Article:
Less than a month ago the news broke that the Ernest Tubb Record Shops' long-running radio program the "Midnite Jamboree" was suspended indefinitely. Along with that, the largest of the stores, the Music Valley Drive location (next to the Texas Troubadour Theater where the Midnite Jamboree was held), closed. (You can read the original blog here .)
There is conflicting news about the fate of the store and the show. Initially the Ernest Tubb Record Shop's web site said that the show would return in May, then on June 6. A sign posted on the marquee of the Texas Troubadour Theater also gave a June date for the show's return. Glenn Douglas Tubb, the nephew of Ernest Tubb (and co-writer of the huge hit "Skip a Rope"), posted a Facebook comment about the subject: "All is not lost. The MJ will be coming back, and the ETRS will also be restored. Maybe folks are not buying records anymore, but they are still buying all kinds of merchandise. And we can give them some great stuff they can't get anywhere else."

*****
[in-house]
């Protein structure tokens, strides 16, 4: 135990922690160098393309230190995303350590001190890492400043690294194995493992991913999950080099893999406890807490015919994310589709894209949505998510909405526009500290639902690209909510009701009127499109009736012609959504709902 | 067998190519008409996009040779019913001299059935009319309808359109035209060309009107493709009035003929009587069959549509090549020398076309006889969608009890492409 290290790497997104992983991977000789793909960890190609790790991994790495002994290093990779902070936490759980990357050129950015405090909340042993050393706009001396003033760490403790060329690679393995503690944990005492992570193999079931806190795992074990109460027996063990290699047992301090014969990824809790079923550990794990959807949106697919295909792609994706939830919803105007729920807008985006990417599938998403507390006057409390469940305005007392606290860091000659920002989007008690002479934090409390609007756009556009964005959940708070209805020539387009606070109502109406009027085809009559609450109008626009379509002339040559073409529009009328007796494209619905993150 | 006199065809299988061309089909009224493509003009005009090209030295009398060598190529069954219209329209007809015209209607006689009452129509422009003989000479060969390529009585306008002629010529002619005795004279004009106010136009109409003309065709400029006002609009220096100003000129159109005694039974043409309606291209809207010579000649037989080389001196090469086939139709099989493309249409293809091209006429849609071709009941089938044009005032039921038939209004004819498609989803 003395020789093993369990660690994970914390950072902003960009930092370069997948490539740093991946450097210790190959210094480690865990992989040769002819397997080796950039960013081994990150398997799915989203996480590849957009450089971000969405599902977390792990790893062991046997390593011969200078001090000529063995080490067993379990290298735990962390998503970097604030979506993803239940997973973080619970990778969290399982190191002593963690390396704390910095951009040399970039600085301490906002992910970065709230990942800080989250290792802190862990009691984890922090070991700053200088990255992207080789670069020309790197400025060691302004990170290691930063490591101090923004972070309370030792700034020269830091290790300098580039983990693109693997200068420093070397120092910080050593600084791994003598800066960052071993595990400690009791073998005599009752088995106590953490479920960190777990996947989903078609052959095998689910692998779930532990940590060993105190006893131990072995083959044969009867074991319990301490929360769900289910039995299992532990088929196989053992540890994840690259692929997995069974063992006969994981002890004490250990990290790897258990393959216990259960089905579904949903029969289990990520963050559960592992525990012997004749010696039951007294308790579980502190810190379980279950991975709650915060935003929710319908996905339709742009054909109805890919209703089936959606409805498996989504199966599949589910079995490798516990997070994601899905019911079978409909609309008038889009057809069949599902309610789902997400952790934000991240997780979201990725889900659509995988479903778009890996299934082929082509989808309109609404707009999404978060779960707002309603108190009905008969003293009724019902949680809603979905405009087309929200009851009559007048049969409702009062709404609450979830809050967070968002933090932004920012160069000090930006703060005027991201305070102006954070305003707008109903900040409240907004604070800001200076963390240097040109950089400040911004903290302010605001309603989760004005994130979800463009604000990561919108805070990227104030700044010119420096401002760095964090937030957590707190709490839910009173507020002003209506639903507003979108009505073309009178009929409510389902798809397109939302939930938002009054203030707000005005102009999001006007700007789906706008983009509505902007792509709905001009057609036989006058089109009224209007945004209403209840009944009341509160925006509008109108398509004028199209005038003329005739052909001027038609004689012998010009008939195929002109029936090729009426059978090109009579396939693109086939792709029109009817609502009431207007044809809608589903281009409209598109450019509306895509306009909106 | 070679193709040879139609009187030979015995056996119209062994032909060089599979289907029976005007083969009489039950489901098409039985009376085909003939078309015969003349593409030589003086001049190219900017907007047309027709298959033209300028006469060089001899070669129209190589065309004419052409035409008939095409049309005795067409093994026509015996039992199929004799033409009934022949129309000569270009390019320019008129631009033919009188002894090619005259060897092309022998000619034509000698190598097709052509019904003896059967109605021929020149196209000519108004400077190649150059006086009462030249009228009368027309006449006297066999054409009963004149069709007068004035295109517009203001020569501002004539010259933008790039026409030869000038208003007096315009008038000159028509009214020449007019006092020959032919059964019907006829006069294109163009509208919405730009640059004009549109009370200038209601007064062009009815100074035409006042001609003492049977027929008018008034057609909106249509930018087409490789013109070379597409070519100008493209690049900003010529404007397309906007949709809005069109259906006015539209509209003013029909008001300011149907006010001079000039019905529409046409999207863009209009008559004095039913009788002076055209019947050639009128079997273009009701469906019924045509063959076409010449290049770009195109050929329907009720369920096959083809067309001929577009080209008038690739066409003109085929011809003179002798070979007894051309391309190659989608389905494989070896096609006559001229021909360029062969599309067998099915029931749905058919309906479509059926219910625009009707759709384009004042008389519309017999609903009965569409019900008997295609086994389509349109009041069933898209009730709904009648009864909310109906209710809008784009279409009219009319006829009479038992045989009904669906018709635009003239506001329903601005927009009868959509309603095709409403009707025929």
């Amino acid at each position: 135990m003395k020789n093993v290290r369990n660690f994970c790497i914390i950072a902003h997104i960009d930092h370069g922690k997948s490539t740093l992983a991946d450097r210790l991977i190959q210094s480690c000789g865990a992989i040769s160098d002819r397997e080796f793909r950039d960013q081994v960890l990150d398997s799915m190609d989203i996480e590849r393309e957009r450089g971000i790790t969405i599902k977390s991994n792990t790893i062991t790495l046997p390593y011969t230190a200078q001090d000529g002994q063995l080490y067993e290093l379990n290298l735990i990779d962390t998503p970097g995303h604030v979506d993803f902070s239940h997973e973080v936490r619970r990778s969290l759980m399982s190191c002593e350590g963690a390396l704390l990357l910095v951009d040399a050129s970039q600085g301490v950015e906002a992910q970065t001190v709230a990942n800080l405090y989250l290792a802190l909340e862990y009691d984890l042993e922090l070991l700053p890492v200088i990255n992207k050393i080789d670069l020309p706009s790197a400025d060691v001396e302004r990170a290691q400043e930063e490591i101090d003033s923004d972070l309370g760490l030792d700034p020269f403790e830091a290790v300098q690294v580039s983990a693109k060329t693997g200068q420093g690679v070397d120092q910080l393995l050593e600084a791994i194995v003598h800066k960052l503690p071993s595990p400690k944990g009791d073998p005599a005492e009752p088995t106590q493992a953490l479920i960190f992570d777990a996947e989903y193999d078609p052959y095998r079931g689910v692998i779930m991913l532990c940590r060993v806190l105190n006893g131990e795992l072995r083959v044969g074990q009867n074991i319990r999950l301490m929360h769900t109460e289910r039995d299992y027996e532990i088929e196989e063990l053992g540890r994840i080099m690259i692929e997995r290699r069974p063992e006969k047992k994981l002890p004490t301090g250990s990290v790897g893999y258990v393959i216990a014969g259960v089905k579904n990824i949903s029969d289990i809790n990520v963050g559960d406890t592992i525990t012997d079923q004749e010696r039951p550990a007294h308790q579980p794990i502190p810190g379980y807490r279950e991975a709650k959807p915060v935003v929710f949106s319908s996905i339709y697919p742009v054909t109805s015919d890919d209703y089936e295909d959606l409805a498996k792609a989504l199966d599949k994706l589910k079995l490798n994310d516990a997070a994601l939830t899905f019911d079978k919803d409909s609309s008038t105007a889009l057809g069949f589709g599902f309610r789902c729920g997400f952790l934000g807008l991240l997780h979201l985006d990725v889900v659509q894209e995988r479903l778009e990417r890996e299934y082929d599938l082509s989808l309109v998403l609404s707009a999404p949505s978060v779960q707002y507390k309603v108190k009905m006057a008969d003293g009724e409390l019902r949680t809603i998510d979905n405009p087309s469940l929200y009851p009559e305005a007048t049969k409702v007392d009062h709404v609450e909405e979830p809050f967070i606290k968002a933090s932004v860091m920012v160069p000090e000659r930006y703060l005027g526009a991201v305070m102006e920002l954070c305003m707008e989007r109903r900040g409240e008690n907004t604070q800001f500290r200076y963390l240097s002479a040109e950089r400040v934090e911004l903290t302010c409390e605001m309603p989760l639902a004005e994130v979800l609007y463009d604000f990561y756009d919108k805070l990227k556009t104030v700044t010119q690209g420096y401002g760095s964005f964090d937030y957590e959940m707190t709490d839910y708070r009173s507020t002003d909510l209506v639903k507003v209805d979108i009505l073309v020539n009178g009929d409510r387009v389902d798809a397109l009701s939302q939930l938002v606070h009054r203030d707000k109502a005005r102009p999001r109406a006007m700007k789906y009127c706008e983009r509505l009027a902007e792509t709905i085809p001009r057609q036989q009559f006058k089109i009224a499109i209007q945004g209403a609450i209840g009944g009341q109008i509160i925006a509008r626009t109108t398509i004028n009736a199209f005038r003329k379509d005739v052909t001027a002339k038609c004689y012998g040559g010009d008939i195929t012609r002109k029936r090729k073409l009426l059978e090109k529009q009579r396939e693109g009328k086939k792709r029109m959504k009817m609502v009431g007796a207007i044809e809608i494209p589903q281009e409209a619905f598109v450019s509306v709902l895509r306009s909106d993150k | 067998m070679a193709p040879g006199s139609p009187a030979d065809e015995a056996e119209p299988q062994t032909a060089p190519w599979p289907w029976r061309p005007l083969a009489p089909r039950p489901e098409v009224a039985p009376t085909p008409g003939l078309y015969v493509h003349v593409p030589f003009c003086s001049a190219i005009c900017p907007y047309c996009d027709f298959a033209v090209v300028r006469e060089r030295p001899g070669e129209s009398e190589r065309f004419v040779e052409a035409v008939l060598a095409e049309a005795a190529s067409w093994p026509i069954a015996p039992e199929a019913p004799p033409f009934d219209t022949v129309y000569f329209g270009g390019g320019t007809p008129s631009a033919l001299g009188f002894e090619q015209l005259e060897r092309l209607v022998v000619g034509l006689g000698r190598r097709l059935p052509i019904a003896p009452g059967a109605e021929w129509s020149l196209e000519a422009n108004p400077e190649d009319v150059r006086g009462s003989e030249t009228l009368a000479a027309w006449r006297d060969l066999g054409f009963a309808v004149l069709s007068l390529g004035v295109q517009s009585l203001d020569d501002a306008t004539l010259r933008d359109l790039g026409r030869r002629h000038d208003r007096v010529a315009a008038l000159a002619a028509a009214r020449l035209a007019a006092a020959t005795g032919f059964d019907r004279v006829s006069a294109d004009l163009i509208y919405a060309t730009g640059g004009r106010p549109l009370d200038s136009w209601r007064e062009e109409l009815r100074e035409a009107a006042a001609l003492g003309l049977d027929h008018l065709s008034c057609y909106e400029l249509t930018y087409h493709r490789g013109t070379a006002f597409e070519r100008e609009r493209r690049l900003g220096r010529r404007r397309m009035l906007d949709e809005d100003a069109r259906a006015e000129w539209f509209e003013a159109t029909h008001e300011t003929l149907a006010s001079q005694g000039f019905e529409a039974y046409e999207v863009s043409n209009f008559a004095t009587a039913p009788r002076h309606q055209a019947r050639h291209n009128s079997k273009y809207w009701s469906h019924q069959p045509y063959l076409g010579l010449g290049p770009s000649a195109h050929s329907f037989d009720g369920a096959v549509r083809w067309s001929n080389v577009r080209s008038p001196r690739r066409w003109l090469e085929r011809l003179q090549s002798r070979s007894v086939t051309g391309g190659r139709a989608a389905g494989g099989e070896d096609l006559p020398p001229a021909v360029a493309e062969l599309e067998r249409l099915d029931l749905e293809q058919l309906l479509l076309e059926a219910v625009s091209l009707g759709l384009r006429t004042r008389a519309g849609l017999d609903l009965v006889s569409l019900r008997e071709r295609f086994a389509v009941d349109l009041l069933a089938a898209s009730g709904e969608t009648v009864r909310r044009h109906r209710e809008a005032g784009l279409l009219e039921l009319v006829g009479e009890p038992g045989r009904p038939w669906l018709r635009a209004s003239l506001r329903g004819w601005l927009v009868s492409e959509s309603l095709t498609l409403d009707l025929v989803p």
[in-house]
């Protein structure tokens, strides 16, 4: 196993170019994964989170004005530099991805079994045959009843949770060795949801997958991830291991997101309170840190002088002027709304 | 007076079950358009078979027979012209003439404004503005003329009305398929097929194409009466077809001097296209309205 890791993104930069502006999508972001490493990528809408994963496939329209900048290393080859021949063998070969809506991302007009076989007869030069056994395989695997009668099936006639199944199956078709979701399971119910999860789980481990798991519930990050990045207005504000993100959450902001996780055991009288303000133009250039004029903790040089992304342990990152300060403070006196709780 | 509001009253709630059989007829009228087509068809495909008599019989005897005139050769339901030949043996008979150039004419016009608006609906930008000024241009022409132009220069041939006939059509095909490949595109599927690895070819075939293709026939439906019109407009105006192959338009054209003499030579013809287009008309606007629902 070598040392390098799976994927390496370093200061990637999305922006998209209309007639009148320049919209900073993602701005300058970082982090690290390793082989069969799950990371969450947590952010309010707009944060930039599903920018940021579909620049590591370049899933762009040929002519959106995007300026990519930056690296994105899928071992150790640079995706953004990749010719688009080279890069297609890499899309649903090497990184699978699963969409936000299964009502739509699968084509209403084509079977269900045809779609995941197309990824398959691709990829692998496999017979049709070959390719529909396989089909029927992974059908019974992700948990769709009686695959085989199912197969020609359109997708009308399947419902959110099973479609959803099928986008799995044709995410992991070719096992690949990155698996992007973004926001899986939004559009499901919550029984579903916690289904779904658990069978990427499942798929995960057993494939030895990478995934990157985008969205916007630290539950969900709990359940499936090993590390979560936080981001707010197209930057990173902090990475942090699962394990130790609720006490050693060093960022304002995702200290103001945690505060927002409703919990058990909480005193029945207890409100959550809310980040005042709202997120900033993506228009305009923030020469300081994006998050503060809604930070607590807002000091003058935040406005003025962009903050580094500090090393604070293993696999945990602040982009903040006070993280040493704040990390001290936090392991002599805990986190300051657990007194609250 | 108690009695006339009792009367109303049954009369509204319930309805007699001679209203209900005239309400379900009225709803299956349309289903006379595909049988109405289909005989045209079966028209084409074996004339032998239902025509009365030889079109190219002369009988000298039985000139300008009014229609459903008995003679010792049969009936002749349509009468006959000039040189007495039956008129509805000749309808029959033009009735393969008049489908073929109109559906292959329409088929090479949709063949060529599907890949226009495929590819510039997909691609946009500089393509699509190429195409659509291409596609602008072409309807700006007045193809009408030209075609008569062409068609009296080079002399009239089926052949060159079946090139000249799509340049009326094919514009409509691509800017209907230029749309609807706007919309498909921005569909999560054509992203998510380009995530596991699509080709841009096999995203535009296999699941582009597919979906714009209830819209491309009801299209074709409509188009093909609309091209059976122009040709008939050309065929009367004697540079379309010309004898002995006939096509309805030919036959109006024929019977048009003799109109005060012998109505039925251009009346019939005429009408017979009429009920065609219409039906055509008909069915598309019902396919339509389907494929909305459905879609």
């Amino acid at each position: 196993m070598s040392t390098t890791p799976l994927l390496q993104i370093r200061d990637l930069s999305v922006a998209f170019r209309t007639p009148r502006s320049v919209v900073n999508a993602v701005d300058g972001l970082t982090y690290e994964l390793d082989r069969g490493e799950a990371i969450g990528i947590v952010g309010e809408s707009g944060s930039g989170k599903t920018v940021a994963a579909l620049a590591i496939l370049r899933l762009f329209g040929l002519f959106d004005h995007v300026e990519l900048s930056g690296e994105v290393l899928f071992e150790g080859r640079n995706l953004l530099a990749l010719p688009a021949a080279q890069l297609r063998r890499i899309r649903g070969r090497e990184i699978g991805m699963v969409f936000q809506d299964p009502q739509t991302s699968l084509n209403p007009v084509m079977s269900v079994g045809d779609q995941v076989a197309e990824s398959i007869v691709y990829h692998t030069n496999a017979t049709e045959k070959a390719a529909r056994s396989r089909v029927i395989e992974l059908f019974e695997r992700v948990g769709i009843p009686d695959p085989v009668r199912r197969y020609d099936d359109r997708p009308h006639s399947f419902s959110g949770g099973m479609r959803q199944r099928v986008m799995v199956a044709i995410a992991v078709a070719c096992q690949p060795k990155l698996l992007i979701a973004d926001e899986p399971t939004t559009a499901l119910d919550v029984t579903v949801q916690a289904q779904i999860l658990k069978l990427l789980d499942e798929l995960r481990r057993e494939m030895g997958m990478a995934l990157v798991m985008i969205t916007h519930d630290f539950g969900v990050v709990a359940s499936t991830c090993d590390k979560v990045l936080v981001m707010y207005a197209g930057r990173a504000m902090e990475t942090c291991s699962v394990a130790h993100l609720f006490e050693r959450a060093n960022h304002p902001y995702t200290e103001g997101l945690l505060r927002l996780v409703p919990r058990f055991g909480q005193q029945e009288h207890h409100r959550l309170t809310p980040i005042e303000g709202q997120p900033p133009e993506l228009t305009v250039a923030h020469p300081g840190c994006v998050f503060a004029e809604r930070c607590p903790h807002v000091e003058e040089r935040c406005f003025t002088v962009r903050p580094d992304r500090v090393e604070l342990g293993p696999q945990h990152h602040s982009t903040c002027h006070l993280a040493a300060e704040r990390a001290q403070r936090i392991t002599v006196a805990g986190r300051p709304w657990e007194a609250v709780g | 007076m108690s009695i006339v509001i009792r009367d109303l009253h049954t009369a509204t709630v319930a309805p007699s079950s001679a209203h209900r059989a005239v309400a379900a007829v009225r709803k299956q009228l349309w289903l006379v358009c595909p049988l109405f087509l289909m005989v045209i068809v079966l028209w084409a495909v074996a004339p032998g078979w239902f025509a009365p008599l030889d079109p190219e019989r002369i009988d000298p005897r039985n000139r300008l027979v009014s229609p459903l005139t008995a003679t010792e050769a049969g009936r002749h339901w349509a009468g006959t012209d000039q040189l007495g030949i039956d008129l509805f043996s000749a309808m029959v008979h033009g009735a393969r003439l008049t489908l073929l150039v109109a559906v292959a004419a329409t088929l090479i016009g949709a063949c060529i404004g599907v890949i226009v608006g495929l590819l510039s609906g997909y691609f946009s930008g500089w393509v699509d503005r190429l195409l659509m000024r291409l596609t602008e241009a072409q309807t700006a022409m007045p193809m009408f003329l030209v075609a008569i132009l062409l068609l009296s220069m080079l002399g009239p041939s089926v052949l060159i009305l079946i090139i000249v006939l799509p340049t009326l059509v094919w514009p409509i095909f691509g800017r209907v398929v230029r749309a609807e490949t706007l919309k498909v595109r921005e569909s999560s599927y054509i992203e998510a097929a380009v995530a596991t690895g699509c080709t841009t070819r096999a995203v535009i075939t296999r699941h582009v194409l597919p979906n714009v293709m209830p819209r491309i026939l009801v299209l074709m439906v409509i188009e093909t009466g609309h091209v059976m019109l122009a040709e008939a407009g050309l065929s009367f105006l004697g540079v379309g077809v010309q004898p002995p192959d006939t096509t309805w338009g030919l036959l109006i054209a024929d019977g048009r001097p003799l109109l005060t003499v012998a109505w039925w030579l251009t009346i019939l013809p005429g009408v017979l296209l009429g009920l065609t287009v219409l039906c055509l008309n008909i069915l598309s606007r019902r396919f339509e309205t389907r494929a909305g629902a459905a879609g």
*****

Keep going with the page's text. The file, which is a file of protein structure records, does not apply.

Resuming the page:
The hopes of a reprieve of the legendary show, which began in 1947, must be balanced against reality. Last week the Ernest Tubb Record Shops' web site went down; and, as of this writing (4/21) it is still offline. There is still the question of whether the Midnite Jamboree will return to WSM; and, if so, how the outstanding debts to the station will be settled.
The future of the Midnite Jamboree is still very much in doubt, and the combined dwindling interest in traditional country music and "brick and mortar" record shops seems, sadly, to point toward this great show's obituary.
Boy, do I hope I'm wrong.